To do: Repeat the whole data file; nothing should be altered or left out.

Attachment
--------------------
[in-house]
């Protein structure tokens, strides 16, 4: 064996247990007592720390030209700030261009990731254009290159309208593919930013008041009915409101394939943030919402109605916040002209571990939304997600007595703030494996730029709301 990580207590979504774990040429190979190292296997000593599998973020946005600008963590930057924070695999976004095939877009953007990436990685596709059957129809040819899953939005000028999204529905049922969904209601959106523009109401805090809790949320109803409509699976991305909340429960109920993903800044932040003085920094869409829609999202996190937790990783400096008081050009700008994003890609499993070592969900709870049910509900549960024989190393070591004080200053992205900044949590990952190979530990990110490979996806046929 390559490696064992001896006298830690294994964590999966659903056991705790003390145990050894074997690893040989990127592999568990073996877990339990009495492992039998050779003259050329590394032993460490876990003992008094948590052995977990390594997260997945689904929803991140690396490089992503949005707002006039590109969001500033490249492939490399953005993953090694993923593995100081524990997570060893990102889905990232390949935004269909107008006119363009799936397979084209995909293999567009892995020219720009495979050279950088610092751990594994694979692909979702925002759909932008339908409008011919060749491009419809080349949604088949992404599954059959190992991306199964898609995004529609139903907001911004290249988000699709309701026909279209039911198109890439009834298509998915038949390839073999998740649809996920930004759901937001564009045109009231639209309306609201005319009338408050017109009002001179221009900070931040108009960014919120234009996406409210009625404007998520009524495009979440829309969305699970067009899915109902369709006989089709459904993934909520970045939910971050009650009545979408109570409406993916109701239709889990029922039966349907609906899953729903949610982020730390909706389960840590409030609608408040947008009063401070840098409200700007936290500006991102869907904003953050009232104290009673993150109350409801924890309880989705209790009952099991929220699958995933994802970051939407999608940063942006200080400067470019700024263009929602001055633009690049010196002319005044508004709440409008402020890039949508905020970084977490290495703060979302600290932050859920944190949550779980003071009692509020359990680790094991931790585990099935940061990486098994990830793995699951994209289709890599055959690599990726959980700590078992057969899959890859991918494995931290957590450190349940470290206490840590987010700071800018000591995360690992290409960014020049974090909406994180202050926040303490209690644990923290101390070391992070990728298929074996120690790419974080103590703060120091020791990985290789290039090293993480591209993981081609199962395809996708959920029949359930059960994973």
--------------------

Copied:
[in-house]
């Protein structure tokens, strides 16, 4: 064996247990007592720390030209700030261009990731254009290159309208593919930013008041009915409101394939943030919402109605916040002209571990939304997600007595703030494996730029709301 990580207590979504774990040429190979190292296997000593599998973020946005600008963590930057924070695999976004095939877009953007990436990685596709059957129809040819899953939005000028999204529905049922969904209601959106523009109401805090809790949320109803409509699976991305909340429960109920993903800044932040003085920094869409829609999202996190937790990783400096008081050009700008994003890609499993070592969900709870049910509900549960024989190393070591004080200053992205900044949590990952190979530990990110490979996806046929 390559490696064992001896006298830690294994964590999966659903056991705790003390145990050894074997690893040989990127592999568990073996877990339990009495492992039998050779003259050329590394032993460490876990003992008094948590052995977990390594997260997945689904929803991140690396490089992503949005707002006039590109969001500033490249492939490399953005993953090694993923593995100081524990997570060893990102889905990232390949935004269909107008006119363009799936397979084209995909293999567009892995020219720009495979050279950088610092751990594994694979692909979702925002759909932008339908409008011919060749491009419809080349949604088949992404599954059959190992991306199964898609995004529609139903907001911004290249988000699709309701026909279209039911198109890439009834298509998915038949390839073999998740649809996920930004759901937001564009045109009231639209309306609201005319009338408050017109009002001179221009900070931040108009960014919120234009996406409210009625404007998520009524495009979440829309969305699970067009899915109902369709006989089709459904993934909520970045939910971050009650009545979408109570409406993916109701239709889990029922039966349907609906899953729903949610982020730390909706389960840590409030609608408040947008009063401070840098409200700007936290500006991102869907904003953050009232104290009673993150109350409801924890309880989705209790009952099991929220699958995933994802970051939407999608940063942006200080400067470019700024263009929602001055633009690049010196002319005044508004709440409008402020890039949508905020970084977490290495703060979302600290932050859920944190949550779980003071009692509020359990680790094991931790585990099935940061990486098994990830793995699951994209289709890599055959690599990726959980700590078992057969899959890859991918494995931290957590450190349940470290206490840590987010700071800018000591995360690992290409960014020049974090909406994180202050926040303490209690644990923290101390070391992070990728298929074996120690790419974080103590703060120091020791990985290789290039090293993480591209993981081609199962395809996708959920029949359930059960994973």